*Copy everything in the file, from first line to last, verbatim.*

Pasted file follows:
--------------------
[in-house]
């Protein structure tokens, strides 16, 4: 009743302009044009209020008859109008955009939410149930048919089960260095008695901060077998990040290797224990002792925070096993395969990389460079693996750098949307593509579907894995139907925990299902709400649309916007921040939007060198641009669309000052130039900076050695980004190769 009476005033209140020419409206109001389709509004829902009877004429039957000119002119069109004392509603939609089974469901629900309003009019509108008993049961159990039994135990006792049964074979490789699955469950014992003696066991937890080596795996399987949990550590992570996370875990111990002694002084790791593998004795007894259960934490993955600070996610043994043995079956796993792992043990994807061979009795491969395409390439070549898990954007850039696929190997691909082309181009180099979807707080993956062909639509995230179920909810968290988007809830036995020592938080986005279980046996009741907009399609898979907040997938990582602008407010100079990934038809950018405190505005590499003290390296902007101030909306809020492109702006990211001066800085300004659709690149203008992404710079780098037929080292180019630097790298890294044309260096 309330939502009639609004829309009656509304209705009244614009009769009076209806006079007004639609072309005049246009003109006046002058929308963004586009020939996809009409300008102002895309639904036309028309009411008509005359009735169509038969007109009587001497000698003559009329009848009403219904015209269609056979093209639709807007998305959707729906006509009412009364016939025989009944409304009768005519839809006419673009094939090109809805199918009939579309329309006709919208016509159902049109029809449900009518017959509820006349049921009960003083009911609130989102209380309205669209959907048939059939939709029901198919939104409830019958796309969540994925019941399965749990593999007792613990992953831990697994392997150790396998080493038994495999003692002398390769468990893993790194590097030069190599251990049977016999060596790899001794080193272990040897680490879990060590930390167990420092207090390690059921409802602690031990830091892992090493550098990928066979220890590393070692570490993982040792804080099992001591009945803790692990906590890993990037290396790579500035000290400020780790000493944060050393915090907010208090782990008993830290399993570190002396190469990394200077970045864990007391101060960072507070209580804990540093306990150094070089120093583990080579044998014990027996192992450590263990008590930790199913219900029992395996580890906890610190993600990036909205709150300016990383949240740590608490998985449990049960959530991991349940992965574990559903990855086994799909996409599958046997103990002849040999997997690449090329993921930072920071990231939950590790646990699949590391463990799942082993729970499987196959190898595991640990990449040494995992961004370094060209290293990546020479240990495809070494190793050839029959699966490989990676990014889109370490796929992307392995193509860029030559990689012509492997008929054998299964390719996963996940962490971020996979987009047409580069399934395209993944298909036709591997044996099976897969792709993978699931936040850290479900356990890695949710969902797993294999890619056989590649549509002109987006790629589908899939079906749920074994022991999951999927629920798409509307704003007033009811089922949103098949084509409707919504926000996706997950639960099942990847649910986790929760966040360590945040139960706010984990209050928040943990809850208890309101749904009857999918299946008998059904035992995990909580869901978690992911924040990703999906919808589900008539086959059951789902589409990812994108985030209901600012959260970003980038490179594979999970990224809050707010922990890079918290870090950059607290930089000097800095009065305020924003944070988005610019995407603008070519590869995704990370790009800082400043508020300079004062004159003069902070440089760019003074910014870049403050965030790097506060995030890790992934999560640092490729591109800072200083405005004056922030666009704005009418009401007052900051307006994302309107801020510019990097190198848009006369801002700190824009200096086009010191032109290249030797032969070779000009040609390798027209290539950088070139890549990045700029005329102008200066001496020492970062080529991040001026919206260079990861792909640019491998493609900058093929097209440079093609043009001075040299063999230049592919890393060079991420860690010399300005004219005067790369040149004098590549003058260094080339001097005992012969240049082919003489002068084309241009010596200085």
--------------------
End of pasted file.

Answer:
[in-house]
């Protein structure tokens, strides 16, 4: 009743302009044009209020008859109008955009939410149930048919089960260095008695901060077998990040290797224990002792925070096993395969990389460079693996750098949307593509579907894995139907925990299902709400649309916007921040939007060198641009669309000052130039900076050695980004190769 009476005033209140020419409206109001389709509004829902009877004429039957000119002119069109004392509603939609089974469901629900309003009019509108008993049961159990039994135990006792049964074979490789699955469950014992003696066991937890080596795996399987949990550590992570996370875990111990002694002084790791593998004795007894259960934490993955600070996610043994043995079956796993792992043990994807061979009795491969395409390439070549898990954007850039696929190997691909082309181009180099979807707080993956062909639509995230179920909810968290988007809830036995020592938080986005279980046996009741907009399609898979907040997938990582602008407010100079990934038809950018405190505005590499003290390296902007101030909306809020492109702006990211001066800085300004659709690149203008992404710079780098037929080292180019630097790298890294044309260096 309330939502009639609004829309009656509304209705009244614009009769009076209806006079007004639609072309005049246009003109006046002058929308963004586009020939996809009409300008102002895309639904036309028309009411008509005359009735169509038969007109009587001497000698003559009329009848009403219904015209269609056979093209639709807007998305959707729906006509009412009364016939025989009944409304009768005519839809006419673009094939090109809805199918009939579309329309006709919208016509159902049109029809449900009518017959509820006349049921009960003083009911609130989102209380309205669209959907048939059939939709029901198919939104409830019958796309969540994925019941399965749990593999007792613990992953831990697994392997150790396998080493038994495999003692002398390769468990893993790194590097030069190599251990049977016999060596790899001794080193272990040897680490879990060590930390167990420092207090390690059921409802602690031990830091892992090493550098990928066979220890590393070692570490993982040792804080099992001591009945803790692990906590890993990037290396790579500035000290400020780790000493944060050393915090907010208090782990008993830290399993570190002396190469990394200077970045864990007391101060960072507070209580804990540093306990150094070089120093583990080579044998014990027996192992450590263990008590930790199913219900029992395996580890906890610190993600990036909205709150300016990383949240740590608490998985449990049960959530991991349940992965574990559903990855086994799909996409599958046997103990002849040999997997690449090329993921930072920071990231939950590790646990699949590391463990799942082993729970499987196959190898595991640990990449040494995992961004370094060209290293990546020479240990495809070494190793050839029959699966490989990676990014889109370490796929992307392995193509860029030559990689012509492997008929054998299964390719996963996940962490971020996979987009047409580069399934395209993944298909036709591997044996099976897969792709993978699931936040850290479900356990890695949710969902797993294999890619056989590649549509002109987006790629589908899939079906749920074994022991999951999927629920798409509307704003007033009811089922949103098949084509409707919504926000996706997950639960099942990847649910986790929760966040360590945040139960706010984990209050928040943990809850208890309101749904009857999918299946008998059904035992995990909580869901978690992911924040990703999906919808589900008539086959059951789902589409990812994108985030209901600012959260970003980038490179594979999970990224809050707010922990890079918290870090950059607290930089000097800095009065305020924003944070988005610019995407603008070519590869995704990370790009800082400043508020300079004062004159003069902070440089760019003074910014870049403050965030790097506060995030890790992934999560640092490729591109800072200083405005004056922030666009704005009418009401007052900051307006994302309107801020510019990097190198848009006369801002700190824009200096086009010191032109290249030797032969070779000009040609390798027209290539950088070139890549990045700029005329102008200066001496020492970062080529991040001026919206260079990861792909640019491998493609900058093929097209440079093609043009001075040299063999230049592919890393060079991420860690010399300005004219005067790369040149004098590549003058260094080339001097005992012969240049082919003489002068084309241009010596200085």